Look Toward the Holidays with Hope

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Story by Oscar Orozco, LCSW, LMSW

Ah, the holidays. For some, it’s the very best time of the year. For someone who is near the end of life or who is grieving the loss of a loved one, the holidays could be approached with trepidation or even dread.

It doesn’t have to be that way.

Dealing with loss – even anticipated loss – is very real. It’s not simply the death of a person, it’s the death of a time, a routine; it can often feel like the end of your safety net with little comfort or love left. Some people begin to question their faith and their worldviews may even be altered.


A loss can be defined as an experience where there is a change in circumstance, perception, or experience where it would be impossible to return to the way things were before.

– Darcy L. Harrris


For many grievers, the holidays may look and feel very different. Things that previously brought joy might bring pain. There may be a loss of tradition. There may be worries that:

  • You’ll never feel positive about the holidays again
  • You’ll have to change the way you celebrate
  • You feel disconnected from the faith that underpinned your holiday celebrations
  • You’ve completely lost the sense of warmth, safety, wonder and joy you felt before the loss


There are four ways to help prepare yourself for a special day (birthday, anniversary or holiday) if you’re grieving or anxious:

Communicate your needs, fears, goals. Talk with family, friends etc. and make a plan for how you want to handle gatherings, meals, decorating, spiritual services, all the elements that make up your holiday. The more you are able to anticipate the difficult and hopeful aspects of your events, the less overwhelmed you may feel. Some things you can say include:

“I appreciate the invitation, but this year I’m choosing to stay home.”

“I’m going to head (upstairs, outside, etc.) and get some quiet time.”

Change your routines. Holidays cannot be exactly the same without your loved one, so spend some time considering what you want to keep the same and what you want to change or avoid. Examples include:

Deciding to travel over a holiday rather than staying at home.

Eating out rather than hosting. These could lead to new traditions or be a simple one-time break.

Saying, “We’re not able to stay all night, but look forward to seeing everyone.”

Cut back on your obligations. Grief is physically and emotionally tiring. Holidays and special days are often tiring or stressful. When these collide, expect to feel it. Take care of yourself. Give yourself permission to conserve your energy by prioritizing and streamlining your activities. Again, communicate with others. Examples include:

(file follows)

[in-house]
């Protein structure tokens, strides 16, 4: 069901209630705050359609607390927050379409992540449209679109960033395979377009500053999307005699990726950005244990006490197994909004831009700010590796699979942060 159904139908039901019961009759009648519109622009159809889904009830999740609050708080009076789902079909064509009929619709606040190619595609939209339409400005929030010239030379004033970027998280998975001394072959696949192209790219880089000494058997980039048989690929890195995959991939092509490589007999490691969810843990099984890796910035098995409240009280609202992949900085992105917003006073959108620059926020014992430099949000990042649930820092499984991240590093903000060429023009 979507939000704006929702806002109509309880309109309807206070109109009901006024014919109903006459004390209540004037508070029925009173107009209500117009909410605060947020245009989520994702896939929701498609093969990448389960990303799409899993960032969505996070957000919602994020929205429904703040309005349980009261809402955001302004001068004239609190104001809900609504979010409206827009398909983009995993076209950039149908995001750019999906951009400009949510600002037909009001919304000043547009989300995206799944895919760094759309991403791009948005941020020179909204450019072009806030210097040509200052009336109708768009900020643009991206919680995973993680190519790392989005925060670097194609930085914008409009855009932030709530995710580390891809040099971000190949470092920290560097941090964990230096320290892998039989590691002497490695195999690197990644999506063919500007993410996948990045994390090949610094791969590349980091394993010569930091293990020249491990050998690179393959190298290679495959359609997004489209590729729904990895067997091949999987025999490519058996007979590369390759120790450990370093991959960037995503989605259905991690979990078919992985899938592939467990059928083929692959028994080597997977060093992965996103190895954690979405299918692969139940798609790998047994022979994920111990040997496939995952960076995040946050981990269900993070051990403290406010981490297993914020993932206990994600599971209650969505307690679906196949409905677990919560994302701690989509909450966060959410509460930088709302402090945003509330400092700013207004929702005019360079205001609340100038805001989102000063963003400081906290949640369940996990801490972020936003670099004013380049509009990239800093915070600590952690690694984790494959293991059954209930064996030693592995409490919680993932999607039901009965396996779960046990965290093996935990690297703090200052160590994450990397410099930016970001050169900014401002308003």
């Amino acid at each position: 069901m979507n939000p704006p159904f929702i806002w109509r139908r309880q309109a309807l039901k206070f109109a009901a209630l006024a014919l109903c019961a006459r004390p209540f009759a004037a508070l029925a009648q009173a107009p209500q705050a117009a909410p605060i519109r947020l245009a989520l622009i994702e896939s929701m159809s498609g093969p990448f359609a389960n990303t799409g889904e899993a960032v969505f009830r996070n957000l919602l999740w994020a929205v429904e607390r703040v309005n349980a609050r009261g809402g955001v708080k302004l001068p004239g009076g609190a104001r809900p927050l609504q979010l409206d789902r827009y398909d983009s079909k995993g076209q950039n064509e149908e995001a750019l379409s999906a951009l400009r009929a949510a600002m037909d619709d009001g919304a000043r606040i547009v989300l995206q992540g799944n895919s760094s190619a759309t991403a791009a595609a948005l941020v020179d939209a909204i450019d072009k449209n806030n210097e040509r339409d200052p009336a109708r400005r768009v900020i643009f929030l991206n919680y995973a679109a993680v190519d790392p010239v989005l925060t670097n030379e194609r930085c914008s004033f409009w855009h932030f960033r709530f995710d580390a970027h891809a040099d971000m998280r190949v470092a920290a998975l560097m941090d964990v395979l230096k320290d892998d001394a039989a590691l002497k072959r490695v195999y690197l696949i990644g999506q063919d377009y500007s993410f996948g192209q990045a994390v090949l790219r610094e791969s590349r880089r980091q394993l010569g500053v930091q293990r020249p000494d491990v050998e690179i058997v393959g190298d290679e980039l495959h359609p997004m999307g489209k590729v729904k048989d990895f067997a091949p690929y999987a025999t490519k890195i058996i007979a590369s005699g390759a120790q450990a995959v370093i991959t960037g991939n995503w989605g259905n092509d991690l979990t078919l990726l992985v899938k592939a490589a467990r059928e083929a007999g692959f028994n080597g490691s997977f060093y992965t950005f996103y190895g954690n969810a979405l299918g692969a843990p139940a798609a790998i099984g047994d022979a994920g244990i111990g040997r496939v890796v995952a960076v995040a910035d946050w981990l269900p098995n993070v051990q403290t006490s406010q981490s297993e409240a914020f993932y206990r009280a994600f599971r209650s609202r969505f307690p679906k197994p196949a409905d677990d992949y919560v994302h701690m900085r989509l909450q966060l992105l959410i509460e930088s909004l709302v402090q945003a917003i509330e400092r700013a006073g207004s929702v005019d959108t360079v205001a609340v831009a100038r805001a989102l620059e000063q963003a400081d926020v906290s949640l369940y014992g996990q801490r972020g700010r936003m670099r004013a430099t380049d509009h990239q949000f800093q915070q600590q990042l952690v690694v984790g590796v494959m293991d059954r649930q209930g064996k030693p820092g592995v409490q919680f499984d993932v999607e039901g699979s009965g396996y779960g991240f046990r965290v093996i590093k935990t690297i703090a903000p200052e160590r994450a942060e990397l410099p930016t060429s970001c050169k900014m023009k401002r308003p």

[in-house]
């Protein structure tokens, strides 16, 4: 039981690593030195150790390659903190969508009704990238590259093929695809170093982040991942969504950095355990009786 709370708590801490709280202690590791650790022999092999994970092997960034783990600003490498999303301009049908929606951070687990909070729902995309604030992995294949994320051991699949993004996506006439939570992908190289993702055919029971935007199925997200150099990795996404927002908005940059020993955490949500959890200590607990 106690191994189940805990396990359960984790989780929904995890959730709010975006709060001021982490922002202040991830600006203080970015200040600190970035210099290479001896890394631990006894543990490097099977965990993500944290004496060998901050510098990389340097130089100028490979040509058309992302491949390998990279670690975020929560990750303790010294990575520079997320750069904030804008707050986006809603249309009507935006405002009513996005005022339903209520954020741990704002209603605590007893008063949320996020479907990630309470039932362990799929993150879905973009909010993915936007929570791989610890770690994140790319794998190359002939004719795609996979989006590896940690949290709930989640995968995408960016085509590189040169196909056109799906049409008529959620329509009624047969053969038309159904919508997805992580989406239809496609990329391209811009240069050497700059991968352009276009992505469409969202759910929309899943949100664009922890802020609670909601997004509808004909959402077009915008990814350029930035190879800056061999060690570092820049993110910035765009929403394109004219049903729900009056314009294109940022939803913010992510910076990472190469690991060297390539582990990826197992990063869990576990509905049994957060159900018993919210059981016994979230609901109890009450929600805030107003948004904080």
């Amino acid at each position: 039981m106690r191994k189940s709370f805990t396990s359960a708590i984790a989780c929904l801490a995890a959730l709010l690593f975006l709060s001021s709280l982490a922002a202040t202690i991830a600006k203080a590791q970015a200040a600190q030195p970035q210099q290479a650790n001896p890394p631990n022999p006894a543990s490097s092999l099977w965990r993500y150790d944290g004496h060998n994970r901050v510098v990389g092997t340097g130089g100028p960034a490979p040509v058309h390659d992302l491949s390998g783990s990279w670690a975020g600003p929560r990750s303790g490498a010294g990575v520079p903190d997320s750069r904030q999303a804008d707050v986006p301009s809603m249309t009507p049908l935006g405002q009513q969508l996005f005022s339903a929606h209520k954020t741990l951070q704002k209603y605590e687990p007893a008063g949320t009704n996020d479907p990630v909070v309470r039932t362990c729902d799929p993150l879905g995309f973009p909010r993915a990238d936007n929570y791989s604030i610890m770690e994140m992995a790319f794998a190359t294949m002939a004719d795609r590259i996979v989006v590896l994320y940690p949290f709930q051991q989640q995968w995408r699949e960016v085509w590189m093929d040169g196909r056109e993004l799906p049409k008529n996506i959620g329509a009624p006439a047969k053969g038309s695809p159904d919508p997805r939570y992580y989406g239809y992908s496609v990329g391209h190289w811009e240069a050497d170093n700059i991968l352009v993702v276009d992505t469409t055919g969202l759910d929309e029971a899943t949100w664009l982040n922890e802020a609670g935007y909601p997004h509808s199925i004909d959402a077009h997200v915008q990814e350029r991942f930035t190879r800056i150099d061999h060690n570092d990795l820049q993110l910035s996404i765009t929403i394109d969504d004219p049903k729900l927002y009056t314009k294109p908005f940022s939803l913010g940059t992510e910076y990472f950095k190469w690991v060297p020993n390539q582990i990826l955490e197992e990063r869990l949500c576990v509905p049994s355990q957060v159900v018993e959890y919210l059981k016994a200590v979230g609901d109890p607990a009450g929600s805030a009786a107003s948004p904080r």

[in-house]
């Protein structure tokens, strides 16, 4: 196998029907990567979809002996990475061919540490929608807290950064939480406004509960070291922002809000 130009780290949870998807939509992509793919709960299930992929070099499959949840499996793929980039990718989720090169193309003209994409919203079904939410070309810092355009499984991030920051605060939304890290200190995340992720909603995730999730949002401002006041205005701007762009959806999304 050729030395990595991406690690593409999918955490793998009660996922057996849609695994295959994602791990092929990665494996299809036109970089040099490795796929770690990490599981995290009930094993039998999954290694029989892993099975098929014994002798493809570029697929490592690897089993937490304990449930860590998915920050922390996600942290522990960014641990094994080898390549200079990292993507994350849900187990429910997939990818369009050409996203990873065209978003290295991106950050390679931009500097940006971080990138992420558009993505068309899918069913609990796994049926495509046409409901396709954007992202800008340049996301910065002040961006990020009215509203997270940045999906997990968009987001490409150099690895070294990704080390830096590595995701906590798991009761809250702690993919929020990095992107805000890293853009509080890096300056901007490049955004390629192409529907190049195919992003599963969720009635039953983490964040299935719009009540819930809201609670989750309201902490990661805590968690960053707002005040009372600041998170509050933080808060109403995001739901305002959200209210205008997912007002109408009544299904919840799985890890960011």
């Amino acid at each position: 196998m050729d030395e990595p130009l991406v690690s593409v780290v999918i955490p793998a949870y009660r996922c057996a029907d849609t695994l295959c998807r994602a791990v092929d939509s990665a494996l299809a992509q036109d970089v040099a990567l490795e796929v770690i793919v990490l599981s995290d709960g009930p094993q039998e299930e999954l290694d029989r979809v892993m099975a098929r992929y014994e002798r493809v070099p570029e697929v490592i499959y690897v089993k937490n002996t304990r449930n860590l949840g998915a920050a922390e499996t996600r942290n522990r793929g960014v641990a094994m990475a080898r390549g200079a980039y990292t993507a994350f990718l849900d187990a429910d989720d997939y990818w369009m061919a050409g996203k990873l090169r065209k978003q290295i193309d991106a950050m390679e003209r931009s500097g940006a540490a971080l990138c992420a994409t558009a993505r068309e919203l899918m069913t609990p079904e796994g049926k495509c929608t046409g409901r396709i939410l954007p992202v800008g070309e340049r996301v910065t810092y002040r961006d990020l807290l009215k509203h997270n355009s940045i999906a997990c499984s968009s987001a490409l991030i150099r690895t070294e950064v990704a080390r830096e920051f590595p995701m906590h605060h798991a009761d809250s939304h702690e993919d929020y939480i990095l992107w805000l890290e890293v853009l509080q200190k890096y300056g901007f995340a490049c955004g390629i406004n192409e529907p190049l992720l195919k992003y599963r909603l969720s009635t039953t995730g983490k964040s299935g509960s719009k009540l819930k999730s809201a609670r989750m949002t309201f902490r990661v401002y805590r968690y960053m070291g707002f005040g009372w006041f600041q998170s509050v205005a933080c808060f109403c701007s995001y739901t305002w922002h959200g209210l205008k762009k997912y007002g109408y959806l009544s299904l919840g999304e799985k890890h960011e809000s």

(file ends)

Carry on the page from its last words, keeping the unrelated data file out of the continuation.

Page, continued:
Attending a gathering, but letting the hostess know that you may need to leave early and without a big goodbye moment.

Saying in advance, “I’d appreciate it if we don’t discuss [insert topic] tonight.”

Continue your bond with your loved one by celebrating their life and memory. Let others know you want to talk about your loved one and hear others say their name.  You can have a ritual to include them in your event like lighting a candle or having their photo displayed. You might make a donation or purchase a gift in their honor. Of course, you will feel some sadness and bittersweet reflections, but remind yourself that it is okay to enjoy yourself and to laugh. Wouldn’t your loved one want that?


The meaning we make from our losses can either debilitate us or help build resilience, and similarly, the stories we tell about our loss can either keep us tied to the hurt OR help create a new way to live with new insights and depth in the future.

And when great souls die, after a period, peace blooms,
slowly and always irregularly. Spaces fill with a kind of soothing electric vibration.
Our senses, restored, never to be the same, whisper to us. They existed. They existed.
We can be. Be and be better. For they existed. – Maya Angelou


We know that learning from suffering is difficult and looks different for every person. Sometimes letting go of older traditions that no longer serve us and creating new ones that do serve us can be the path forward.

For help with grief in the Kansas City area, Kansas City Hospice is the area’s top resource for grief and healing. We offer comprehensive grief support to the families of people we serve. And, we provide an array of no-cost support programs for the larger community. Support groups and workshops meet at our Solace House and throughout the greater Kansas City area. We also provide educational resources to community groups and medical professionals.

Oscar Orozco-Aguilar is a bilingual licensed clinical social worker in Missouri (LCSW) and KS (LMSW). He is a therapist for Resolve Counseling & Wellness. Prior to that, Oscar was a Grief Support Specialist for Kansas City Hospice & Palliative Care and served bereaved families of patients. He first became known to KCH when he served as a volunteer facilitator for peer support groups at Solace House, a program of KCH. He has also been an inpatient social worker with Children’s Mercy Hospital. In addition to his clinical work with adults, teens and couples, Oscar is passionate about raising awareness around mental health through community education.

For more information on Kansas City Hospice & Palliative Care, please visit them at kchospice.org

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